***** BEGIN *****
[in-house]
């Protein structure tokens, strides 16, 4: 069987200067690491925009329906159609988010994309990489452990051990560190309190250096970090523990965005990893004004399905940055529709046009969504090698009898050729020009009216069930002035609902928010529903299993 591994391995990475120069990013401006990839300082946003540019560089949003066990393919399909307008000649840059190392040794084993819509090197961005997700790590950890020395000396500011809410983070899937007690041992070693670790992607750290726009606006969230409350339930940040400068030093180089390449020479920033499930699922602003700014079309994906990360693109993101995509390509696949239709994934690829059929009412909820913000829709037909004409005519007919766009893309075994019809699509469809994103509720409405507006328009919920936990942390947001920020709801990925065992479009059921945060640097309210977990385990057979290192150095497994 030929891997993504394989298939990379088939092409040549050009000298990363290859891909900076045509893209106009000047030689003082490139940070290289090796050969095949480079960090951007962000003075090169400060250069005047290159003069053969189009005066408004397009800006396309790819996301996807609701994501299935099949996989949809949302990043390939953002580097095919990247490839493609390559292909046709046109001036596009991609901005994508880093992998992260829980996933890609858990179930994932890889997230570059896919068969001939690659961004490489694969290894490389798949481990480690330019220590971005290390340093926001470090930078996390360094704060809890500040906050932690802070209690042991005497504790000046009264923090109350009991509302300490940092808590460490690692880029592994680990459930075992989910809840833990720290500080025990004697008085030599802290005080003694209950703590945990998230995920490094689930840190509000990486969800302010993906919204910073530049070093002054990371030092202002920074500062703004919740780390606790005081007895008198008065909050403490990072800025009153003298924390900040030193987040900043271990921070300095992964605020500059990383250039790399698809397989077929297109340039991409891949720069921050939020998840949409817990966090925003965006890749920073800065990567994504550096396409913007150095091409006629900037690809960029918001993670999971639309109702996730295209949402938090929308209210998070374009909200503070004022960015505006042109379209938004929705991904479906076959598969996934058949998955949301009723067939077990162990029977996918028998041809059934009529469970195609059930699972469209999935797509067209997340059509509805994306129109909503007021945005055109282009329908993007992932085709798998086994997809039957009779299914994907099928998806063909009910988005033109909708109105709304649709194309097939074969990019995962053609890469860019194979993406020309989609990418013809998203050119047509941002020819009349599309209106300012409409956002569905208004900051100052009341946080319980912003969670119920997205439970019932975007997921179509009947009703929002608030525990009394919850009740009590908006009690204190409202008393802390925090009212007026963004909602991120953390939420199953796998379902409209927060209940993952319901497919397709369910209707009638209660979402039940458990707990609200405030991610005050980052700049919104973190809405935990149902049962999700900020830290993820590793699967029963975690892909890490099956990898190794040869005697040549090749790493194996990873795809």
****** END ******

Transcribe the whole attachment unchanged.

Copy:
[in-house]
């Protein structure tokens, strides 16, 4: 069987200067690491925009329906159609988010994309990489452990051990560190309190250096970090523990965005990893004004399905940055529709046009969504090698009898050729020009009216069930002035609902928010529903299993 591994391995990475120069990013401006990839300082946003540019560089949003066990393919399909307008000649840059190392040794084993819509090197961005997700790590950890020395000396500011809410983070899937007690041992070693670790992607750290726009606006969230409350339930940040400068030093180089390449020479920033499930699922602003700014079309994906990360693109993101995509390509696949239709994934690829059929009412909820913000829709037909004409005519007919766009893309075994019809699509469809994103509720409405507006328009919920936990942390947001920020709801990925065992479009059921945060640097309210977990385990057979290192150095497994 030929891997993504394989298939990379088939092409040549050009000298990363290859891909900076045509893209106009000047030689003082490139940070290289090796050969095949480079960090951007962000003075090169400060250069005047290159003069053969189009005066408004397009800006396309790819996301996807609701994501299935099949996989949809949302990043390939953002580097095919990247490839493609390559292909046709046109001036596009991609901005994508880093992998992260829980996933890609858990179930994932890889997230570059896919068969001939690659961004490489694969290894490389798949481990480690330019220590971005290390340093926001470090930078996390360094704060809890500040906050932690802070209690042991005497504790000046009264923090109350009991509302300490940092808590460490690692880029592994680990459930075992989910809840833990720290500080025990004697008085030599802290005080003694209950703590945990998230995920490094689930840190509000990486969800302010993906919204910073530049070093002054990371030092202002920074500062703004919740780390606790005081007895008198008065909050403490990072800025009153003298924390900040030193987040900043271990921070300095992964605020500059990383250039790399698809397989077929297109340039991409891949720069921050939020998840949409817990966090925003965006890749920073800065990567994504550096396409913007150095091409006629900037690809960029918001993670999971639309109702996730295209949402938090929308209210998070374009909200503070004022960015505006042109379209938004929705991904479906076959598969996934058949998955949301009723067939077990162990029977996918028998041809059934009529469970195609059930699972469209999935797509067209997340059509509805994306129109909503007021945005055109282009329908993007992932085709798998086994997809039957009779299914994907099928998806063909009910988005033109909708109105709304649709194309097939074969990019995962053609890469860019194979993406020309989609990418013809998203050119047509941002020819009349599309209106300012409409956002569905208004900051100052009341946080319980912003969670119920997205439970019932975007997921179509009947009703929002608030525990009394919850009740009590908006009690204190409202008393802390925090009212007026963004909602991120953390939420199953796998379902409209927060209940993952319901497919397709369910209707009638209660979402039940458990707990609200405030991610005050980052700049919104973190809405935990149902049962999700900020830290993820590793699967029963975690892909890490099956990898190794040869005697040549090749790493194996990873795809």